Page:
in mutinous conduct towards him, he had confidence that we were firm and steady in waiting to execute his last command. During the day General Grant wrote General Lee in reply to his note of the 7th inquiring as to terms of surrender,-- April 8, 1865. General R. E. Lee, Commanding Confederate States Army: General,-- Your note of last evening in reply to mine of the same date, asking the conditions on which I will accept surrender of the Army of Northern Virginia, is just received. In same purpose, at any point agreeable to you, for the purpose of arranging definitely the terms upon which the surrender of the Army.of Northern Virginia will be received. U. S. Grant, Lieutenant-General. In reply, General Lee wrote,-- April 8, 1865. General,-- I received at a late hour your note of to-day. In mine of yesterday I did not intend to propose the surrender of the Army of Northern Virginia, but to ask the terms of your proposition. To be frank, I do not think the emergen
April 9th, 1865 AD (search for this): chapter 43
sed their hands gently over the sides of Traveller. He rode with his hat off, and had sufficient control to fix his eyes on a line between the ears of Traveller and look neither to right nor left until he reached a large white-oak tree, where he dismounted to make his last Headquarters, and finally talked a little. The shock was most severe upon Field's division. Seasoned by four years of battle triumphant, the veterans in that body stood at Appomattox when the sun rose on the 9th day of April, 1865, as invincible of valor as on the morning of the 31st of August, 1862, after breaking up the Union lines of the second field of Manassas. They had learned little of the disasters about Petersburg, less of that at Sailor's Creek, and surrender had not had time to enter their minds until it was announced accomplished! The reported opportunity to break through the enemy's lines proved a mistake. General Mumford, suspecting surrender from the sudden quiet of the front, made a dashi
E. Porter Alexander (search for this): chapter 43
g for action against our rear-guard. The situation was embarrassing. It was plain enough that I should attack the Second Corps before others could be up and prepare for action, though our truce forbade. It could not prevail, however, to call me to quiet while the enemy in plain view was preparing for attack, so we continued at our work constructing our best line of defence, and when strong enough I ordered parts of the rear-guard forward to support the advanced forces, and directed General Alexander to establish them with part of his batteries in the best position for support or rallying line in case the front lines were forced back. That was the last line of battle formed in the Army of Northern Virginia. While this formation was proceeding, report came from our front that a break had been found through which we could force passage. I called for a swift courier, but not one could be found. Colonel J. C. Haskell had a blooded mare that had been carefully led from Petersburg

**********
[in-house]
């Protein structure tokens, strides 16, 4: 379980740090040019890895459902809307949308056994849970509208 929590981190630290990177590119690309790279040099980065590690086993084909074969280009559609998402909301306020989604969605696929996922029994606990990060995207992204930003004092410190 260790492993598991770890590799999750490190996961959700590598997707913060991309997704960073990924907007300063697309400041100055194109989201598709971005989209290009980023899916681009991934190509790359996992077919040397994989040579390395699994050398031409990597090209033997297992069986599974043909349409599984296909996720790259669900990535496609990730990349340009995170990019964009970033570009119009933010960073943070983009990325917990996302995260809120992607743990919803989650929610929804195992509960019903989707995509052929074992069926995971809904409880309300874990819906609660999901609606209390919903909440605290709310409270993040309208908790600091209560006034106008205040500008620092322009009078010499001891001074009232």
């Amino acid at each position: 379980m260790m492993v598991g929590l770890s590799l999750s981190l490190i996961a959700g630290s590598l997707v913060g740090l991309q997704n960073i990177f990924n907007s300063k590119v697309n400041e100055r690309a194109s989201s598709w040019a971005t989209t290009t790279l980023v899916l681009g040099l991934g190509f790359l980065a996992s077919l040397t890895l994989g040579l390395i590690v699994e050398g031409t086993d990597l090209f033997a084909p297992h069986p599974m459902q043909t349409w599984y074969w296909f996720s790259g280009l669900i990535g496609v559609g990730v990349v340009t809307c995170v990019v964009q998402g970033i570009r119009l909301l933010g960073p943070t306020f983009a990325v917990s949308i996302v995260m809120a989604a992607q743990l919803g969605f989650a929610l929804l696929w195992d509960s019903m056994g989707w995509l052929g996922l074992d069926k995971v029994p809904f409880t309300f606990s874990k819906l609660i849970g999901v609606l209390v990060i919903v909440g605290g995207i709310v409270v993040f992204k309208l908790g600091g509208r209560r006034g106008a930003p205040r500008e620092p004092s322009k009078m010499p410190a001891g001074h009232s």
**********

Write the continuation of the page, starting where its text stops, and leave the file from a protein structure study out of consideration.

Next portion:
G. T. Anderson (search for this): chapter 43
His orders were to march at one o'clock in the morning, the trains and advanced forces to push through the village in time for my column to stand and prepare to defend at that point in case of close pursuit. General Gordon reported, as I remember, less than two thousand men. (General Fitzhugh Lee puts it at sixteen hundred, but he may have overlooked Wallace's brigade, which joined the advance on that day.) My column was about as it was when it marched from Petersburg. Parts of Ewell's, Anderson's, and Pickett's commands not captured on the march were near us, and reported to me, except Wallace's brigade. On the 9th the rear-guard marched as ordered, but soon came upon standing trains of wagons in the road and still in park alongside. The command was halted, deployed into position, and ordered to intrench against the pursuing army. It was five o'clock when the advance commands moved, --four hours after the time ordered. To these General Long's batteries of thirty guns wer